Serpentine South Gallery 28 Aug 2009 Free

Hubert Sauper’s film, Darwin’s Nightmare (2004, 106 mins, colour DVD), examines the 1960s experiment that introduced Nile Perch fish into Lake Victoria, the largest African lake shared by Kenya, Tanzania and Uganda.

A voracious predator, the Nile Perch extinguished almost the entire stock of the native fish species in Lake Victoria. The new fish multiplied so fast that its white fillets are today exported all around the world. Huge, hulking ex-Soviet cargo planes come daily to collect the latest catch in exchange for their southbound cargo of Kalashnikovs.

This booming multinational industry of fish and weapons has created an ungodly globalised alliance on the shores of the world’s biggest tropical lake: an army of local fishermen, World Bank agents, homeless children, African ministers, EU commissioners, Tanzanian prostitutes and Russian pilots.

The idea of Sauper’s film was born during research for another documentary, Kisangani Diary, 1998, which follows Rwandese refugees in the midst of the Congolese rebellion. In 1997, he witnessed the bizarre juxtaposition of two gigantic aeroplanes, both bursting with food. The first cargo jet brought 45 tons of yellow peas from America to feed the refugees in the nearby UN camps. The second took off for the European Union, weighted down with 50 tons of fresh fish.

He met the Russian pilots and they became ‘kamarads’. But soon it turned out that the rescue aeroplanes with yellow peas also carried arms to the same destinations, so that those refugees who were benefiting from the yellow peas could be shot at later during the nights. In the mornings, his trembling camera saw the jungle of destroyed camps and bodies. This first-hand experience of such a cynical reality became the trigger for Darwin’s Nightmare, his longest ever cinematographic commitment.

‘I could make the same kind of movie in Sierra Leone, only the fish would be diamonds, in Honduras, bananas, and in Libya, Nigeria or Angola, crude oil’ –Herbert Sauper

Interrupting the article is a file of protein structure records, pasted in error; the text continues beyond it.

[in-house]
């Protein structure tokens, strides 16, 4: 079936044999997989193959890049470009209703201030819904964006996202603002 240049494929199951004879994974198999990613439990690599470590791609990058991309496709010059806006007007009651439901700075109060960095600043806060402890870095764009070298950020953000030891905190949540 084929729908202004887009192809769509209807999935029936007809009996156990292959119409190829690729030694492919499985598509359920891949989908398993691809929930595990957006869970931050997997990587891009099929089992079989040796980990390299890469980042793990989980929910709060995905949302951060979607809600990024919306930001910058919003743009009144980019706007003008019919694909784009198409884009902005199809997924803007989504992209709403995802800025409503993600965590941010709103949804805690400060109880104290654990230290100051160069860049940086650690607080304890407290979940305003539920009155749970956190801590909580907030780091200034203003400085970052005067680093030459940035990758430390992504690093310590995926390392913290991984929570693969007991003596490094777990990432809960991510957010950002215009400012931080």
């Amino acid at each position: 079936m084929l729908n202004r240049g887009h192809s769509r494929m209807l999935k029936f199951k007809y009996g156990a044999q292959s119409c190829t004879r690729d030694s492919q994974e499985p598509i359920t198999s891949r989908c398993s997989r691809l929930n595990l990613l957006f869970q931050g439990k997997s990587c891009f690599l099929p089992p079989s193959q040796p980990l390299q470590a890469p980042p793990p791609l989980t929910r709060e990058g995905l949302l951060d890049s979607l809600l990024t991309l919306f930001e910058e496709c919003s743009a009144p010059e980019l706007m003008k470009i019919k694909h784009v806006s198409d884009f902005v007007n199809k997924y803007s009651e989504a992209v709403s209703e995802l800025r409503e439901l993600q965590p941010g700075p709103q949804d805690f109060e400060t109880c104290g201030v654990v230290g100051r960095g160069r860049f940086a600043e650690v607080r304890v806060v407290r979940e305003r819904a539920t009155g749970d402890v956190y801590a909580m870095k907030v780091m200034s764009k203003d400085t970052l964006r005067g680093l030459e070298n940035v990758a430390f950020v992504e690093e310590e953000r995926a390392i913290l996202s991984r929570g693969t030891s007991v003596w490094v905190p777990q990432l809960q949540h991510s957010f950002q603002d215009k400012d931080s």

Sauper was born in a village of Tyrol, Austrian Alps. He lived in Great Britain, Italy, the USA, and for 10 years in France. He studied film directing in Vienna (Univ. of Performing Arts) and in Paris (Univ. de Paris VIII.) and graduated B.A. (Mag. art). Hubert teaches film classes in Europe and USA. The last two documentaries he wrote and directed were awarded 12 international film prizes.

On The Road With Emil
(1993, Documentary, Austria, 30min 16mm)

So I Sleepwalk in Broad Daylight
(1994, fiction, Austria, 55min, 16mm)

Lomographer’s Moscow
(1995, Documentary, Russia, 30 min, for TV)

Kisangani Diary
(1998, Documentary, France/Austria, 45min, 35mm)

Alone With Our Stories
(2000, Documentary, France, 60min, DigiBeta, for TV)

As an actor, he has played in several shorts and two feature length films: In The Circle of The Iris (dir. Peter Patzak, with Philippe Léotard) and Blue Distance (dir. Peter Schreiner).

Park Nights 2009

Park Nights is an annual series of events staged every Friday night in the Serpentine Gallery Pavilion. The 2009 programme included music, theatre, performances, talks and film screenings. The season culminated in October with Poetry Marathon, the latest in the Gallery’s acclaimed series of Marathons, conceived by Hans Ulrich Obrist, Serpentine Gallery Co-Director.

All events were held in the Serpentine Gallery Pavilion 2009, designed by Kazuyo Sejima and Ryue Nishizawa of SANAA.


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